“It is better to go to a house of mourning,” Ecclesiastes 7:2 says, “than to a house of feasting.”
At the memorial service for my friend Kathy Helvey, I saw firsthand why.
The house of mourning for one who has gone home to Jesus Christ is a rich schoolroom for the living … a reminder of what really matters … and a time to examine one’s own life.
Kathy Helvey was an amazing woman. She had an overflowing love that made her a magnet to others. “To all that know Kathy,” the memorial program said, “she brought a spark to their lives with her genuine friendship and zest for life. She was the best wife a husband could only dream of, tireless and passionate mother and confidante to her children, and faithful servant of Jesus.”
So much like Jesus
As person after person shared their memories of Kathy, many commented about how she made them feel like they were the most important person in the world. “When Kathy had her attention on you,” her cousin said, “it was like being in a ray of sunshine.”
Another friend of Kathy’s compared knowing her to reading a good book. She said when she left Kathy’s presence she always “wanted to be more like her—so much like Jesus.”
Others mentioned her smile. Her extraordinary faith. Her wise and winsome ways.
Her brother-in-law told about Kathy and her husband, Bob, bringing him to faith in Jesus Christ.
During very difficult times of life, including a four-year struggle with leukemia, Kathy fought to hold on to God’s grace. “It was so normal for Kathy and Bob to believe God,” one friend said, “even in the hardest times.”
At first glance, Kathy’s death seems to be an untimely loss for those she left behind. And yet, this woman gave us a picture of authentic faith in Christ. She didn’t just claim it. She lived it—every single day.
As Kathy’s own words from a radio interview were played, she herself reminded those at the memorial service that God does not make mistakes.
“Everything is Father-filtered,” she said. “Everything that happens to me is from His hand, even if it is bad.” She said that she wanted to see God’s perspective in her trials through life, to see Jesus, and not to worry about what He would do.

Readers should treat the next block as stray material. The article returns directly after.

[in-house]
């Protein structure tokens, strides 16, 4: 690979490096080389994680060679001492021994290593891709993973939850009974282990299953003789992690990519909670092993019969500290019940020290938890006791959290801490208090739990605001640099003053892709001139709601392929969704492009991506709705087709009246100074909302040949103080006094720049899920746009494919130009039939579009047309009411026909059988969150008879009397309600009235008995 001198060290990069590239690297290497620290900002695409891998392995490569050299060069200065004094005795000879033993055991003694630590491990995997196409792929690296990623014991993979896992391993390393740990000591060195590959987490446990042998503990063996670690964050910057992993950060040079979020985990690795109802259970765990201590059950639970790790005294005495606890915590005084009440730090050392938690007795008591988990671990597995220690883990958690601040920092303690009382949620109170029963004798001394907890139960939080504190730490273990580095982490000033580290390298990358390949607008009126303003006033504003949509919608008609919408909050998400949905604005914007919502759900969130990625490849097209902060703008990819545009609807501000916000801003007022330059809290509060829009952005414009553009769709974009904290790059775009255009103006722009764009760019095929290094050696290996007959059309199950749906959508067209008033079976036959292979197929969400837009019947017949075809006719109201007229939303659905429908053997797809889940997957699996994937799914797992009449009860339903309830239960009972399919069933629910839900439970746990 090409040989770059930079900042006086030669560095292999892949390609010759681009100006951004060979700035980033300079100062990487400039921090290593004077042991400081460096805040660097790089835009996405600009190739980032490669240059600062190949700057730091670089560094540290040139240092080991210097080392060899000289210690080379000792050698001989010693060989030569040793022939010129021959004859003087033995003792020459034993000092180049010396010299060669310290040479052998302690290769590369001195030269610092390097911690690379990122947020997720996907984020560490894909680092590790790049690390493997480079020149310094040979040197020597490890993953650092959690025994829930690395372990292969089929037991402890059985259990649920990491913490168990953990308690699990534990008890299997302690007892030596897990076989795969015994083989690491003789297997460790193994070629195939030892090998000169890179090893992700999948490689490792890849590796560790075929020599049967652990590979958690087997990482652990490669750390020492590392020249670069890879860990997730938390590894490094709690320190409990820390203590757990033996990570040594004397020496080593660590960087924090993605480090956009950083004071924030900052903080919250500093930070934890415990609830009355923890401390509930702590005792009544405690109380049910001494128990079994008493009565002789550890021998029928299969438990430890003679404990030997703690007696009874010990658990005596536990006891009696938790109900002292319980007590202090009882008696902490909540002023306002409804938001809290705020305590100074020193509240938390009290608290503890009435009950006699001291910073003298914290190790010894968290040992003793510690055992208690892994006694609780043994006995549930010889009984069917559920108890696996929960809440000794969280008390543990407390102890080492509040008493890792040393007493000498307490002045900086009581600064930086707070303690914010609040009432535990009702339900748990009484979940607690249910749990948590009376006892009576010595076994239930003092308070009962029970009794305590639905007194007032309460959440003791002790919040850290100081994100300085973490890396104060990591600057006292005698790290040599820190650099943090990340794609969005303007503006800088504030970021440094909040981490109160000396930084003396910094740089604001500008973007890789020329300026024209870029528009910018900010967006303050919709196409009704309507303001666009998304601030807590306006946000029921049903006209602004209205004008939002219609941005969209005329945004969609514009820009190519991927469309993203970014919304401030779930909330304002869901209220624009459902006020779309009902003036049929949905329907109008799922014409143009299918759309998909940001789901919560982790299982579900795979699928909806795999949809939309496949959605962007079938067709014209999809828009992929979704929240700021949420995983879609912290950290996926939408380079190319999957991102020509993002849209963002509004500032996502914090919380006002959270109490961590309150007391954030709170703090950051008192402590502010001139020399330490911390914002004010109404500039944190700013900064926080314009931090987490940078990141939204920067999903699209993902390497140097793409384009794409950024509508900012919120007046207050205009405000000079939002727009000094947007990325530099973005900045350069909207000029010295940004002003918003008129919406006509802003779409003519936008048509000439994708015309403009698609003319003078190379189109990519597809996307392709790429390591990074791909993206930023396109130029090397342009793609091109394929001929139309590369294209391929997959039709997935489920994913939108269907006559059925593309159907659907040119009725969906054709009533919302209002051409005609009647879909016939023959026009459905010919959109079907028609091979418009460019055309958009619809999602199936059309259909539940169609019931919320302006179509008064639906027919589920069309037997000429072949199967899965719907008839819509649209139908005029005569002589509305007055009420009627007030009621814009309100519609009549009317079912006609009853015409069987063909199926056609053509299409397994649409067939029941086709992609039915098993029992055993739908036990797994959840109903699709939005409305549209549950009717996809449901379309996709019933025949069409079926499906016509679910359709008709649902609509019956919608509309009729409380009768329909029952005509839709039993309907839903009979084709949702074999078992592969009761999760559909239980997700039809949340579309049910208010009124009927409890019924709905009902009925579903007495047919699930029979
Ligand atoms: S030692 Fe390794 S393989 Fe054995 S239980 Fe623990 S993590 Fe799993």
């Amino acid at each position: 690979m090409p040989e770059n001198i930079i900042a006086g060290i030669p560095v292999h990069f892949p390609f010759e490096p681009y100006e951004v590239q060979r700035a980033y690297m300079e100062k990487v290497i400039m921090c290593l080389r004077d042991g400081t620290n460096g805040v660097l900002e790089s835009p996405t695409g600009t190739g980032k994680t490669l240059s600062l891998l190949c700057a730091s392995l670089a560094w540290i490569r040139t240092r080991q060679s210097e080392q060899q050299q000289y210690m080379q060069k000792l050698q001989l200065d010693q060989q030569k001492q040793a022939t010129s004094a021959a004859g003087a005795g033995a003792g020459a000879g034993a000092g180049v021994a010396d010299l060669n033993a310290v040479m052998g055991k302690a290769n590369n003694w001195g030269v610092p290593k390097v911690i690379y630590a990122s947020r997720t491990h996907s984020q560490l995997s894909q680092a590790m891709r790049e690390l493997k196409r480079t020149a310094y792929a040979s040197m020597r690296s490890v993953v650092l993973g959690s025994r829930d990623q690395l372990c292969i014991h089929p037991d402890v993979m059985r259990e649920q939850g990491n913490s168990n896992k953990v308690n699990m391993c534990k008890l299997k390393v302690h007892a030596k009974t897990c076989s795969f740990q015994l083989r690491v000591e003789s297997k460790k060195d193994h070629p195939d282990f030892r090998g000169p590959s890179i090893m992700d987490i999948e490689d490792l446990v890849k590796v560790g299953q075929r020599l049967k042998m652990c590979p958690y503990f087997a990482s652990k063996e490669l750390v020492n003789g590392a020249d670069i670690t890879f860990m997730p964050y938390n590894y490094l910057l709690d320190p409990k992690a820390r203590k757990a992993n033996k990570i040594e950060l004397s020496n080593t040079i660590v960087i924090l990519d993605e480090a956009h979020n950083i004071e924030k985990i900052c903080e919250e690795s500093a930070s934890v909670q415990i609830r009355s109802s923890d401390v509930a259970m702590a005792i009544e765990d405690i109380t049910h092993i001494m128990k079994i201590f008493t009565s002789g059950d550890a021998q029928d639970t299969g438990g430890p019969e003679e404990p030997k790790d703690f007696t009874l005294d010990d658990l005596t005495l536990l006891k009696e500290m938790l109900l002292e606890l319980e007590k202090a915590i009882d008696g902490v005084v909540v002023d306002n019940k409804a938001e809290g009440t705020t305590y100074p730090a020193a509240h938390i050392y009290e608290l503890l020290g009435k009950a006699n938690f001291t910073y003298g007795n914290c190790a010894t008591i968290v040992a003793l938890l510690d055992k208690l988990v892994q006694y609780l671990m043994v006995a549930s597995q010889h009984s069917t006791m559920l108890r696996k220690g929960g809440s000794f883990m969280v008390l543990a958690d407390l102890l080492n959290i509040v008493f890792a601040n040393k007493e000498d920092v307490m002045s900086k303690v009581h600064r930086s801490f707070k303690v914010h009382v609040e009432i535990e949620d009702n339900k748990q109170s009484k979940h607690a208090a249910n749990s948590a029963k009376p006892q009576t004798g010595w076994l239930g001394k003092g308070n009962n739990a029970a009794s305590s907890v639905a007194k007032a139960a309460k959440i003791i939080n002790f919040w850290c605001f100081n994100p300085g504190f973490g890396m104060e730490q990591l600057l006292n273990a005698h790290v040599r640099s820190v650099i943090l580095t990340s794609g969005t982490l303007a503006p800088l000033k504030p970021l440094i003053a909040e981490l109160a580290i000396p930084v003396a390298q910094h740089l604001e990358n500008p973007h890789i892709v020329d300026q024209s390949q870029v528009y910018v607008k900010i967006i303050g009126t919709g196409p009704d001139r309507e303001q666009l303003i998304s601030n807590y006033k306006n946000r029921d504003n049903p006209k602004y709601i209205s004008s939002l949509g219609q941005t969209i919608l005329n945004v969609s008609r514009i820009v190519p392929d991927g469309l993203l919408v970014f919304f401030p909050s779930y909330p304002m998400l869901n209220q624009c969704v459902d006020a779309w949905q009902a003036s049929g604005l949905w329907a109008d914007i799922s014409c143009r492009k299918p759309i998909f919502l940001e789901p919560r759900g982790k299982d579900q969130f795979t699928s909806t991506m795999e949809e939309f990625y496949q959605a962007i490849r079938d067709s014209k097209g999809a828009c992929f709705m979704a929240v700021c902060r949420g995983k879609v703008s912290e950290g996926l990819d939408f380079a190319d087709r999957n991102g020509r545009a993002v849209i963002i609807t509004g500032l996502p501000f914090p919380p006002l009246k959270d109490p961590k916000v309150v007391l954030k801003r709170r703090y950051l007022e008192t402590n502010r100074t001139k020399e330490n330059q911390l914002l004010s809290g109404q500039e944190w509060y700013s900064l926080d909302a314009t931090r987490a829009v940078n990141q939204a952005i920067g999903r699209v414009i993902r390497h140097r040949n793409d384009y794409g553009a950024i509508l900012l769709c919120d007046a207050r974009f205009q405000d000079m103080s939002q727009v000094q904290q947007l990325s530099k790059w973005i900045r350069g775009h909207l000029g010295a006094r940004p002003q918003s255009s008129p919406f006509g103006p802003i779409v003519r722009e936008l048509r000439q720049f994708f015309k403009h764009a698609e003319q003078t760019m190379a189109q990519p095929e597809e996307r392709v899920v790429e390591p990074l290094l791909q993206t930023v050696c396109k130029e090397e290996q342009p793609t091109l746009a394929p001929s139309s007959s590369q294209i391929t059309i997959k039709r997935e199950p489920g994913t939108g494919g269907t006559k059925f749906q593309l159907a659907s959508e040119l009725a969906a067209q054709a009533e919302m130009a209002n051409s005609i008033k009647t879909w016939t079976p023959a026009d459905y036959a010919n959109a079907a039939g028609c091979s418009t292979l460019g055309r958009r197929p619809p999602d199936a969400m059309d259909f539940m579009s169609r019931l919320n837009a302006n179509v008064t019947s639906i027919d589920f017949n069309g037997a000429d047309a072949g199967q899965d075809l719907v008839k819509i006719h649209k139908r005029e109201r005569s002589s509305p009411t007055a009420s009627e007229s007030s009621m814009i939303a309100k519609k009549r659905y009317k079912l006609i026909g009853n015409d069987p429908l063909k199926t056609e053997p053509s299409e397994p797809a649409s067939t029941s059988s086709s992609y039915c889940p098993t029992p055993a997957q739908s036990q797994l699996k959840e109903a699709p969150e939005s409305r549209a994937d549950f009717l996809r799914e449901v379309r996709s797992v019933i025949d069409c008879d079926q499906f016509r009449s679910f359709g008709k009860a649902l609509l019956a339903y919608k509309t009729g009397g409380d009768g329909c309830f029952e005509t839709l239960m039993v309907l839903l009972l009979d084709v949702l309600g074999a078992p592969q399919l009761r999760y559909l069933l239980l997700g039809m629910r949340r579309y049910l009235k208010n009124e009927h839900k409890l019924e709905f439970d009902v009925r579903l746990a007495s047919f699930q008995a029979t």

A love story
During the service we also caught a glimpse of the rich love story between Kathy and her husband of 31 years. They married in 1978, after corresponding by letter across the ocean for almost three years. Kathy always signed her letters, “Alive Today.” She was a woman who was intentional about making every day count.
A long-time friend of the Helveys recalled watching Bob’s hands shake when his bride-to-be had traveled to see him. He was awestruck to again see the beautiful woman who had written him letters. Not too long after this visit, Kathy Van Antwerp became Bob Helvey’s wife.
“From the first time I ever knew her,” Bob said, “She was like a shooting star that streaked through my life.” And because of her, he said, he was a better man … a better father … and he loved the Lord more deeply. Bob said that she sucked the very marrow out of life and enjoyed every day completely.
He said that other than his salvation, she was the greatest gift he had ever received in his life. And then he reminded everyone that God is loving, God is good, and God is sovereign.
“I cannot wait to embrace the promise of God,” he said, “that my kids and I will be with Kathy again.”
As I left the memorial service, it had indeed been good to be in the house of mourning. I had sat in a rich schoolroom for the living and been reminded of what matters most. I had examined my own life.
And when I closed the door to my car, I thought of Kathy Helvey and wanted to follow her example.
… to brighten each of my husband’s days.
… to seek God’s perspective and not worry about what He will do.
… to rest. Knowing that God’s nature is loving, and good, and sovereign. That He always can be trusted, even on the most difficult days of life.
Kathy Helvey’s work on earth is done. And she is more “Alive Today” than ever.
She has exchanged the land of death and heartache for the land of living and bliss. She now sees Jesus face to face.
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